Today there are more than 75,000 private foundations in the United States, with total assets of around $565 billion.1 The size distribution of these organizations is highly skewed: 273 large foundations with endowments of $250 million or more account for 48 percent of the sector’s total resources (Exhibit 1). On the other end of the distribution, some 49,000 very small foundations with assets under $1 million hold about 2 percent of the sector’s wealth, and another group of 21,000 with assets between $1 million and $10 million hold 12 percent. This diversity of size is more than matched by diversity of missions, operating models, goals, and strategies—making the objective of ensuring the accountability and performance of these important institutions a formidable one.
Private foundations exist under the watchful eye of the United States Congress, which has delegated their oversight to the Internal Revenue Service. In each state, offices of the state attorneys general also bear regulatory responsibility, but because of the limited resources typically available for this purpose, the IRS is by default the only real regulator of foundations—except in instances where an attorney general has been alerted to the possibility of significant misbehavior by a foundation.
To obtain the information needed to exercise its regulatory responsibilities, the IRS relies principally on an annual filing by private foundations—the Form 990-PF tax return. While it also conducts periodic audits of individual foundations, the sheer number of organizations, together with the IRS’s record of reaping minimal revenue from costly audits, makes the 990-PF filing the overwhelming choice of regulatory tool. The 990-PF also provides foundations with an important tool for self-regulation, helps journalists serve as accountability watchdogs, and generates data used by the Foundation Center to maintain its databases and research reports on the foundation sector.2
If the 990-PF is a necessary requirement of private foundations, it is also a costly one: estimated total filing costs in 2008 for all foundations was $675 million (Exhibit 2).3 To put this number in perspective, it is the equivalent of the required payout for charitable purposes of a perpetual foundation with $13 billion in assets. Such a foundation would be the second largest, falling somewhere in between the Bill and Melinda Gates Foundation and the Ford Foundation. Further, combined 990-PF preparation costs are greater than the $552 million in average total annual excise tax receipts generated by the return.4 Clearly, the return should be structured for maximum efficiency so that it can meet its regulatory aims while minimizing forgone charitable expenditures.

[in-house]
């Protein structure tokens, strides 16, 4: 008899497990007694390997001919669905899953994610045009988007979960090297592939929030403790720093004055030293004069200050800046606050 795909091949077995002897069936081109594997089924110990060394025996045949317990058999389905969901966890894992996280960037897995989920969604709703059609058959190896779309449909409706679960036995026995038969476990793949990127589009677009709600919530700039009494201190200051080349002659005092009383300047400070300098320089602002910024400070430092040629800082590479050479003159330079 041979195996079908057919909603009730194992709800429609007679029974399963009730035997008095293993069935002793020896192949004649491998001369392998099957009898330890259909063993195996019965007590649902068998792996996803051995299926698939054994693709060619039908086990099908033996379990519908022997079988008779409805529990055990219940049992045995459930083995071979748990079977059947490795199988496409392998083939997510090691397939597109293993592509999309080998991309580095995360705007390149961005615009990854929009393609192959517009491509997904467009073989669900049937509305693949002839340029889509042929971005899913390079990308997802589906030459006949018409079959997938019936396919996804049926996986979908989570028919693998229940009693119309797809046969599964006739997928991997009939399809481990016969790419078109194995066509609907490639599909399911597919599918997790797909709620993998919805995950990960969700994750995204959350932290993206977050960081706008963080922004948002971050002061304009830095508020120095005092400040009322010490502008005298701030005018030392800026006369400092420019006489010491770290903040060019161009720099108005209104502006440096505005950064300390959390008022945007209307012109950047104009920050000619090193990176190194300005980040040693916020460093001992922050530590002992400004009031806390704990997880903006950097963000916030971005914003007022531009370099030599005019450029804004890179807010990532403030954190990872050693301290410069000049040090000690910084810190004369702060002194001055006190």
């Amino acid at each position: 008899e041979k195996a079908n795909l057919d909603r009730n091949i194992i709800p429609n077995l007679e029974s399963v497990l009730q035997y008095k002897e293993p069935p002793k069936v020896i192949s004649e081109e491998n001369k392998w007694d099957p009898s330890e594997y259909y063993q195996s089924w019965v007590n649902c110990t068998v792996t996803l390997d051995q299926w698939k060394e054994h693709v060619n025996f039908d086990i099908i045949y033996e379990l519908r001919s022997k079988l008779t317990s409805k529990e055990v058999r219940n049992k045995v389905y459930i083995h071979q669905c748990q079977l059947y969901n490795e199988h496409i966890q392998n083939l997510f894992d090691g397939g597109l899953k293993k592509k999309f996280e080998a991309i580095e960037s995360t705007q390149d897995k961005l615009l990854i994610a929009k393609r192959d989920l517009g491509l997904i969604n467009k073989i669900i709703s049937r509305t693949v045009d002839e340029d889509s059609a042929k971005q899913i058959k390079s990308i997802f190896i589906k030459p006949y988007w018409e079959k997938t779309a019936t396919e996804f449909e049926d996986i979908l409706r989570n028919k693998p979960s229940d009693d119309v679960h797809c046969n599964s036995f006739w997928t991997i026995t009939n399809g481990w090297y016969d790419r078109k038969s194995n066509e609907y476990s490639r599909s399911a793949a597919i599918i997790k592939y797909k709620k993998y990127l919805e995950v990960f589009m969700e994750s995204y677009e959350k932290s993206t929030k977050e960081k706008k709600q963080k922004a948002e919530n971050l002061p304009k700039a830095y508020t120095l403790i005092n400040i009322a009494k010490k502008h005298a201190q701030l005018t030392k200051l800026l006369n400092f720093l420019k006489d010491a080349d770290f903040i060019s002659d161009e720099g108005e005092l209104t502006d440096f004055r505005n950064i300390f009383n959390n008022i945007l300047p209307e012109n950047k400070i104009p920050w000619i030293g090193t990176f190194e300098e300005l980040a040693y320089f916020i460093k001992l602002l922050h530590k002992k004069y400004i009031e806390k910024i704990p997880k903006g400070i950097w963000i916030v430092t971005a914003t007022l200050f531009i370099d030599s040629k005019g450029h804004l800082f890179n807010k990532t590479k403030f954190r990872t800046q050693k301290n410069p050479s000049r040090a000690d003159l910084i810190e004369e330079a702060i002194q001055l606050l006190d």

As described below, the 990-PF has served its principal purpose of eliminating the abuses in the foundation field that existed prior to 1970 and has helped steer foundations away from inappropriate activities since that time. But it has failed to keep up with the evolution of the foundation sector over the last 40 years. As both an instrument of basic regulation and tax collection and a tool for promoting strong performance among private foundations, the 990-PF is seriously flawed. Its modernization could yield many benefits to the sector and, more important, to the hundreds of thousands of nonprofit organizations that foundations serve.
This essay traces the history of the 990-PF to reveal how its current structure and content came to be. It then analyzes the return’s shortcomings and discusses how the 990-PF could be transformed into a more effective instrument for promoting accountability and best practices in the foundation sector. Although it will not be possible to implement all of the recommendations, in the debate over reform and simplification of our federal tax code, modernizing Form 990-PF should be given serious consideration.
To read the complete essay, download Modernizing the 990-PF to Advance the Accountability and Performance of Foundations: A Modest Proposal.
1 Foundation Yearbook, 2010 Edition, (New York: The Foundation Center), foundationcenter.org. Data are for 2008.
2 The privately funded and nonprofit Foundation Center maintains the most comprehensive database on U.S. and, increasingly, global grantmakers and their grants and operates
research, education, and training programs to advance knowledge of philanthropy.
3 Based on IRS estimates of average time requirements for different aspects of the filing process, in Internal Revenue Service, 2010 Instructions for Form 990-PF, p. 30, Paperwork Reduction Act Notice. Using the IRS’s time calculations and estimated hourly preparer rates, the average cost of filing the return is $9,000. Costs for individual foundations, of course, vary widely, depending on their size and complexity of operations. With a $650 million endowment, The Commonwealth Fund, for example, spends about $18,000 in preparing its annual tax return. The author thanks Commonwealth Fund controller Jeffry Haber for these estimates and for his other contributions to this paper.
4 See www.irs.gov/taxstats/charitablestats , IRS data files, average for the 1998–2008 filing years.